• binds with growth factors and effects the growth and formation of new blood vessels therefore it boosts mucosal healing
  • ketamine (requires a triplicate prescription)
    • pain relief
  • morphine (requires a triplicate prescription)
    • pain relief

The most common Magic Mouthwash formula contains diphenhydramine 0.075%, hydrocortisone 0.125%, nystatin 7500u/ml and lidocaine 0.4%.

Another common mouthwash recipe is called Super Magic Mouthwash and contains diphenhydramine 0.125%, dexamethasone 0.00033%, tetracycline 1.25% and lidocaine 1%.

Pink Lady contains Xylocaine Viscous 2% mixed with Maalox in a 1:1 ratio.

Modified Pink Lady is a mix of Xylocaine Viscous 2%, Maalox and Benadryl Elixir in a 1:1:1 ratio.

A study titled “Survey of topical oral solutions for the treatment of chemo-induced oral mucositis” by Alexandre Chan and Robert J Ignoffo (Journal of Oncology Pharmacy Practice 11 (4), 139-143, 2005) found the following:

“Forty institutions returned surveys during the study period.

The top five ingredients used to compound the magic mouthwash are diphenhydramine (Benadryl), viscous lidocaine, magnesium hydroxide/aluminum hydroxide, nystatin and corticosteroids.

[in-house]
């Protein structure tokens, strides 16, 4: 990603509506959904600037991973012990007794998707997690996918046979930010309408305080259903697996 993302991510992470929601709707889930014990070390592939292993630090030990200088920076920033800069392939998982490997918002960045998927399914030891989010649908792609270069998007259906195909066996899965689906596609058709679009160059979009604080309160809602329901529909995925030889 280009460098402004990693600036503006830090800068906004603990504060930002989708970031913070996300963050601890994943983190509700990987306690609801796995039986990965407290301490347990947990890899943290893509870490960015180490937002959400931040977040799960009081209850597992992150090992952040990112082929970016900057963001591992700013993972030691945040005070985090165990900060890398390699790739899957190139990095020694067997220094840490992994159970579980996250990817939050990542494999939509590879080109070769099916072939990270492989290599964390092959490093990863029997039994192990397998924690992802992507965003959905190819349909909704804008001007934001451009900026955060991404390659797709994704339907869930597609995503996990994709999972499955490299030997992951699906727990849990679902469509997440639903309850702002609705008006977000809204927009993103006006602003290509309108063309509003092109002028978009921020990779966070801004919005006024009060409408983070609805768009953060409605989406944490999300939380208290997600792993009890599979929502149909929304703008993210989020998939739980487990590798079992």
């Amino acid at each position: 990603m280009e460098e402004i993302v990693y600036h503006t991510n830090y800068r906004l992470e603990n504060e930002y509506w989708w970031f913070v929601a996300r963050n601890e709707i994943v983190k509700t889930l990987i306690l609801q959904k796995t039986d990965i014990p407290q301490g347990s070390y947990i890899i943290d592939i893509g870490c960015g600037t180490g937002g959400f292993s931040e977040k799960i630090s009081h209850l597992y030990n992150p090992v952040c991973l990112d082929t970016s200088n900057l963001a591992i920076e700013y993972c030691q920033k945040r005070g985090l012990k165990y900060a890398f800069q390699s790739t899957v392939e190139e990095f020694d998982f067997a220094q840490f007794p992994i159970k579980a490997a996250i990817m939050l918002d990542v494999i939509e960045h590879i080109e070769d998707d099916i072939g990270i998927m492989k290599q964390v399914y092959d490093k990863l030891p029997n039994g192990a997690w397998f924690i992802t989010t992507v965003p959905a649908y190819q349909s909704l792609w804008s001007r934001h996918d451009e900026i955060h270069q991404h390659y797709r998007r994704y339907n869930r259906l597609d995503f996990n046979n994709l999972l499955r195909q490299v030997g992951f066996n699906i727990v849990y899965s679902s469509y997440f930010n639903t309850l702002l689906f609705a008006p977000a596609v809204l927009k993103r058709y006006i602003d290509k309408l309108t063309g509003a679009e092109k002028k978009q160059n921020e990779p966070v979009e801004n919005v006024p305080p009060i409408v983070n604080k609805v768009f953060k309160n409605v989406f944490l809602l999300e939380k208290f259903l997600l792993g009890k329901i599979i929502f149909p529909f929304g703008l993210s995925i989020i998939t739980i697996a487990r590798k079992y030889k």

Most institutions administer the mouthwash every 4 hours (36%) or every 6 hours (36%).”

These mouthwashes are commonly used by patients of CancerCare Manitoba.

Physicians, if you are looking for a list of common mouthwash formulas please visit our Physician Portal page and view the Mouthrinse Formulas document.

Magic Mouthwash Instructions

Note: Always follow your specific directions as prescribed by your doctor.

Depending on the type of mouthwash / mouthrinse you have been prescribed, your specific instructions will vary.

Generally, these mouthwashes are either swished and then spit out or they are swished and then swallowed (swallowing is more common if there are issues with the esophagus).  Do NOT swallow the mouthwash unless instructed by your doctor.

Most commonly 5 to 10mL (or 5 to 15mL) are swished for 1 to 2 minutes two to four times a day.  The frequency may be at shorter intervals depending on the needs of the patient.  Also, we do see volumes up to 30mL used per dose if required.

Measuring syringes will be provided by Tache Pharmacy to aid in the measurement of your dose.

Download our Magic Mouthwash Patient Information Sheet.

Additional Information

For more information on Oral Mucositis and Compounded Mouthwashes click on the link.  Patients, to learn more on nonpharmacological treatments, visit the Treatment section of the article.

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The information, including but not limited to, text, graphics, images and other material contained on this website are for informational purposes only. The purpose of this website is to promote broad consumer understanding and knowledge of various health topics. It is not intended to be a substitute for professional medical advice, diagnosis or treatment. Always seek the advice of your physician or other qualified health care provider with any questions you may have regarding a medical condition or treatment and before undertaking a new health care regimen, and never disregard professional medical advice or delay in seeking it because of something you have read on this website.